Roots Host Genre-Spanning, Star-Studded Pre-Grammy Jam Session

Ne-Yo, Sara Bareilles, Chaka Khan were among the many notable artists who took the stage on Saturday at the hip-hop collective's annual bash.

HOLLYWOOD, California — On Saturday night, the eve of the 53rd Grammy Awards, the [artist id="775"]Roots[/artist] were unstoppable, unpredictable and unprecedented as they took the stage to perform their seventh annual Pre-Grammy Jam Session. But to call the event just a jam session would be quite the understatement. Similar to the years prior, the Roots played for hours on end, covering every genre of music from the blues to hip-hop to funk and rock and roll while inviting fellow musician friends — both old school and new — onstage.

"Every Jam Session you expect the unexpected," explained drummer ?uestlove when MTV News caught up with him just before his band took the stage. "We invited a whole bunch of people down and we are going to see how good our memory banks are when they start putting us on the spot and asking us for their songs."

For the first time, the Roots decided to switch up locations, leaving the Key Club behind in favor of Hollywood's Music Box club. The venue provided a larger space for more fans and celebrities, such as Drew Barrymore, Juliette Lewis and Craig Robinson, who opted to attend this more laidback event rather than the exclusive Clive Davis Pre-Grammy party taking place close by.

Just a few minutes before midnight, Roots pal/boss Jimmy Fallon appeared onstage sitting solo in a stool, doing his best Neil Young impersonation as he sang the lyrics to Willow Smith's "Whip My Hair" — a hilarious skit he's been known to do on "Late Night With Jimmy Fallon." Upon finishing, he welcomed the audience to the event and urged everyone to get excited as the Roots made their entrance.

Check out photos of Jimmy Fallon's performance at the Roots' Jam Session.

"My show has been on for two years now and it wouldn't be where it is today without these guys," Fallon gushed as he and Roots rapper Tariq "Black Thought" Trotter suddenly broke into a rendition of the Bee Gees' "Stayin' Alive" while the crowd cheered. Shortly after the comical warm-up, Fallon exited the stage and the Roots kicked things off with some of their known tracks — "Going On," "How I Got Over" and "Here I Come." The first special guest to appear was 10-time Grammy winner Bobby McFerrin. Black Thought praised the "Don't Worry Be Happy" singer as a "funk percussionist" while he free-styled and skittle-le-bopped around stage.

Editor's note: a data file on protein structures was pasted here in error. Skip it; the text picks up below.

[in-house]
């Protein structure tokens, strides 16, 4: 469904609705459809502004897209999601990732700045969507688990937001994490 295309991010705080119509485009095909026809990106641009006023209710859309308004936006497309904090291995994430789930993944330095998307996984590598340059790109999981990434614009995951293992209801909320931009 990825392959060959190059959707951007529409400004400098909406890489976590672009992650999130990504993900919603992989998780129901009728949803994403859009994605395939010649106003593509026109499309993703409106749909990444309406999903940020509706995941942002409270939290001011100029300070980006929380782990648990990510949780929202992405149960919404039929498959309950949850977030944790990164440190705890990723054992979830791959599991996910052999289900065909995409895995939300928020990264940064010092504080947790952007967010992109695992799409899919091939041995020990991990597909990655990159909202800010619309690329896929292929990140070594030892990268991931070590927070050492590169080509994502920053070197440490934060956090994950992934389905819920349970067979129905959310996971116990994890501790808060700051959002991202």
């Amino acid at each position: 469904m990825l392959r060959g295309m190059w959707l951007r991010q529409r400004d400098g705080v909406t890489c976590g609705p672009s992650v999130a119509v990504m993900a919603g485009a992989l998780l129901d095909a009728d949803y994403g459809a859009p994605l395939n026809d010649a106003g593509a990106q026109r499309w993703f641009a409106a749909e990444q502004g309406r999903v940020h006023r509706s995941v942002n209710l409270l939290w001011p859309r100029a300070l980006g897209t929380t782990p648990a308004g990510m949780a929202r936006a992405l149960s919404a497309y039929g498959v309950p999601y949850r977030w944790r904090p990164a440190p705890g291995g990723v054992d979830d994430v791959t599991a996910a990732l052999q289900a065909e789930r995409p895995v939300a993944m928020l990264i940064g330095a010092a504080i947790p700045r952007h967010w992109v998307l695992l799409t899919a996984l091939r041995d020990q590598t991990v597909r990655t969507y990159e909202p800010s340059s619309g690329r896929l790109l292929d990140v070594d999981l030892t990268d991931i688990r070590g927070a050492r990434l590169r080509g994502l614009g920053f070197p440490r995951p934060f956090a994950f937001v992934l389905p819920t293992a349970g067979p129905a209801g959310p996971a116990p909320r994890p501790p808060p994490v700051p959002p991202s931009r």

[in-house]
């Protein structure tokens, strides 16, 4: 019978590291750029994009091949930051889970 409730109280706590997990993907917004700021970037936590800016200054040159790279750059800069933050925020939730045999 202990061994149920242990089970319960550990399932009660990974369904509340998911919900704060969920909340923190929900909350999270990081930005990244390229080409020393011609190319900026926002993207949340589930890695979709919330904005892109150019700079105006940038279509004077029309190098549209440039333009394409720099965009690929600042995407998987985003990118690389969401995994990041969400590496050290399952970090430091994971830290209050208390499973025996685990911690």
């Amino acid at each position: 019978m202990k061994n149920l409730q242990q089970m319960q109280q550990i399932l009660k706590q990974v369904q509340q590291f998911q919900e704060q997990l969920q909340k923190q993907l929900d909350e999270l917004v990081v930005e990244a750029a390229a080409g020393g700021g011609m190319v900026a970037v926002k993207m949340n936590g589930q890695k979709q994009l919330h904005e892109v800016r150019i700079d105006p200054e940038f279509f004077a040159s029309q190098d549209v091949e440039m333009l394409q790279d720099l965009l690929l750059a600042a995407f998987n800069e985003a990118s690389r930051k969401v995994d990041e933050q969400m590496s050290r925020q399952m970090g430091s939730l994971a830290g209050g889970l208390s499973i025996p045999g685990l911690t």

Roughly around 12:30 a.m., Sarah Bareilles joined the unpredictable set list, seeming to take the crowd by surprise. But once the pop songstress started singing "Son of a Preacher Man," the audience quickly took to her soulful side. The Roots then introduced Guy Sebastian, a soulful singer from Australia whose recent blooper clip as a judge on the "X Factor" was made famous when ?uestlove remixed it on "Late Night."

As the show went on, with the crowd seeming to grow from 300 to 500 people, the Roots began to introduce some of the old-school performers. Chuck Brown, a.k.a. the Godfather of Go-Go, came out in full funk getup and busted out with the classic "Bustin' Loose." Young Chris performed two songs, including "Can't Stop, Won't Stop." Too Short made an appearance and treated the crowd to "Blow the Whistle," while blues legend Taj Mahal, Lalah Hathaway, Booker T. Jones and Betty Wright all added a little something to this incredible night. And while the audience certainly was grooving to these performers, things really perked up when Black Thought called up to the stage the "Queen Diva" herself, Chaka Khan. Cameras were clicking and phones were held in the air while the R&B legend sang "Tell Me Something Good."

In between acts, the Roots never forgot to steer the focus back to themselves, as they mixed things up by providing solo sessions throughout the night. One bandmember who never disappoints is metal maniac Captain Kirk Douglas, who ripped through his guitar solos while giving the audience a taste of some rock and roll classics like Guns N' Roses' "Sweet Child O' Mine," George Thorogood's "Bad to the Bone" and Bo Diddley's "Who Do You Love?"

Even at 2 a.m., guests continued to roll onto the stage. Estelle, Ne-Yo, Ryan Leslie and Melanie Fiona all performed hit after hit after hit. And while there didn't seem to be an end to the Roots' jam session, fans didn't appear to mind one bit. While most of the industry was giving it a rest with music's biggest night less than 24 hours away, attendees of this bash were rewarded for their stamina. ?uestlove needn't have worried — the Roots proved that their memory banks were well up to par.

Don't miss "Snooki & Sway: Live From the Grammys," a red-carpet live stream kicking off tonight at 6 p.m. ET on And stick with us all Grammy night for coverage of the red carpet, the show, the afterparties and beyond!